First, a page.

Courtenay remembers another major event that impacted the Cassin Young and many other ships - sailing through a huge typhoon, known as ‘Typhoon Viper’ in June 1945. Part of the group, including the carriers USS Hornet and USS Bennington, were operating east of Okinawa when a tropical depression formed near the Philippines. But communication delays and inaccurate information kept the 3rd Fleet from knowing that a powerful and compact typhoon was heading directly for them. Winds that reached 120 MPH made the seas quite rough. Courtenay recalls that ”waves were 70-80 feet high, and what saved us was seamanship. I remember being on the bridge and seeing four quartermasters lashed to the wheel, trying to keep the bow into the 80-foot swells. It would have been ironic to survive three months of kamikaze attacks and then drown in a storm.“ During the storm the USS Pittsburgh broke apart, and many other ships were damaged.
After the storm the Cassin Young helped in the effort to support the Marines and Army forces in the process of retaking Okinawa. He remembers: “from the naval standpoint you had to admire the guts of those Marine and Army troops. In the Navy you have a bunk, plus food and shelter. I had the greatest admiration for the Marines and the Army.” In July 1945 Courtenay was transferred to the USS Pritchett, which was attacked on the 29th. Recalls Courtenay: “I was the duty officer in the Combat Information Center (CIC), when the radar man said that he had picked up a flight of birds. We tracked them and they were doing 90 knots, definitely not birds. It was a bitter pill that the attacking 12 aircraft were old twin float biplanes made of fabric and wood, against which proximity fuses were not effective. One hit the USS Callaghan, sinking it.“ The Pritchett, picking up men from the sunken ship, was also hit during this attack.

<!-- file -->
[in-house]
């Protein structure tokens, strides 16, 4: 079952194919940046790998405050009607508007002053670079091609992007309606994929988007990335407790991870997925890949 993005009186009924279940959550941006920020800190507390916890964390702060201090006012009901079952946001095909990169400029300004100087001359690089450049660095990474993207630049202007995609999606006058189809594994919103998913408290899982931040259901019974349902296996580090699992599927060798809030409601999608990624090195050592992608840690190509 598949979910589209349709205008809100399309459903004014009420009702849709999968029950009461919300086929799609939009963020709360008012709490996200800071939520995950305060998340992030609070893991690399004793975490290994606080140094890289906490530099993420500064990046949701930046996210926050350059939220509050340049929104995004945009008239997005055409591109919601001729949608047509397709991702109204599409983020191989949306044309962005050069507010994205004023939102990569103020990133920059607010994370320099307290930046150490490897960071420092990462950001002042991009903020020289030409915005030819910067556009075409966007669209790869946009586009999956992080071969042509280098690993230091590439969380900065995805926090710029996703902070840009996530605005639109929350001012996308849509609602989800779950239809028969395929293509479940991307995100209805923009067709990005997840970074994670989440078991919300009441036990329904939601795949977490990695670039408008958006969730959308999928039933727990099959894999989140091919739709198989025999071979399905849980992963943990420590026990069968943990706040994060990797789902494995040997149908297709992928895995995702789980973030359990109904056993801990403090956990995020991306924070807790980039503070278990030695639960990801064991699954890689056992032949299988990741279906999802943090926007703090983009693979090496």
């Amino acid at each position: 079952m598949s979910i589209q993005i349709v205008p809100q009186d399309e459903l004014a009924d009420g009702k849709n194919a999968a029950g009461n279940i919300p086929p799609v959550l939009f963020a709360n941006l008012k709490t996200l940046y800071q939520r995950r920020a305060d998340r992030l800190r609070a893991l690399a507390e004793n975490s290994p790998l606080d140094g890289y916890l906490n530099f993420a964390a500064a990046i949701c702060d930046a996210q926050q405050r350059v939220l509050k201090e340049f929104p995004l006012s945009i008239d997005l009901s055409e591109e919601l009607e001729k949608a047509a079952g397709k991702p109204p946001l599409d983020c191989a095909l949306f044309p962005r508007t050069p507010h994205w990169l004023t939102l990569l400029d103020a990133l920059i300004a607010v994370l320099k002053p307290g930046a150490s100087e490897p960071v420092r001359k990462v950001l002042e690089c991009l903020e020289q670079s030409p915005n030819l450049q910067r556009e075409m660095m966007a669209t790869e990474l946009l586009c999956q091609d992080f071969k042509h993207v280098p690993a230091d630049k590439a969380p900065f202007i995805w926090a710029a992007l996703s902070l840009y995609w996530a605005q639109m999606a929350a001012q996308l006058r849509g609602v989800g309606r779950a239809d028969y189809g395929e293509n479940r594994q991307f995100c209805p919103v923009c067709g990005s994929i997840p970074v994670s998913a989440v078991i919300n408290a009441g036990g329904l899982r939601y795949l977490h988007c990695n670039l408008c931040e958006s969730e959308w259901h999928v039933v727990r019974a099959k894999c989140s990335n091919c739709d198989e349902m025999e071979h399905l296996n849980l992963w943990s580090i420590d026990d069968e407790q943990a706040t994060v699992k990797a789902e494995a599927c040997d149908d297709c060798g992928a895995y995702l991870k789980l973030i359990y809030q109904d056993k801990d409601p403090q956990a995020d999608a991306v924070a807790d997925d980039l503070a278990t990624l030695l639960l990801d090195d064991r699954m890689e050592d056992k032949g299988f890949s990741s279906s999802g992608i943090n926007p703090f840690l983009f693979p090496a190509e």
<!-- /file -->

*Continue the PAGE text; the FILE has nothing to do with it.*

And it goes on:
Naval casualties reached 10,000 during Okinawa, the most in U.S. naval history. There were over 2,000 kamikaze attack between April and July 1945, mostly against the “picket ships”. The attacks sank 15 destroyers while damaging 100 more. One of the ships that Courtenay served on, the USS Bennion, received the Presidential Unit Citation for service during Okinawa.
After the war Courtenay continued his education with the help of the GI Bill, and worked at Union Carbide Corp. for 38 years. After residing in Connecticut for many years, he now lives in Florida with his wife, Shirley.
Returning to the ship 71 years later was an extremely gratifying experience for my father, and for our entire family. We gathered at the Charlestown Navy Yard on a beautiful sunny late-July afternoon. The rangers from the National Park Service were tremendously gracious and incredibly helpful in guiding Courtenay back through the ship, into the radar station areas. There was a celebration for the USS Constitution that day as well, during which Courtenay was recognized for his service in the Navy, and on the Cassin Young.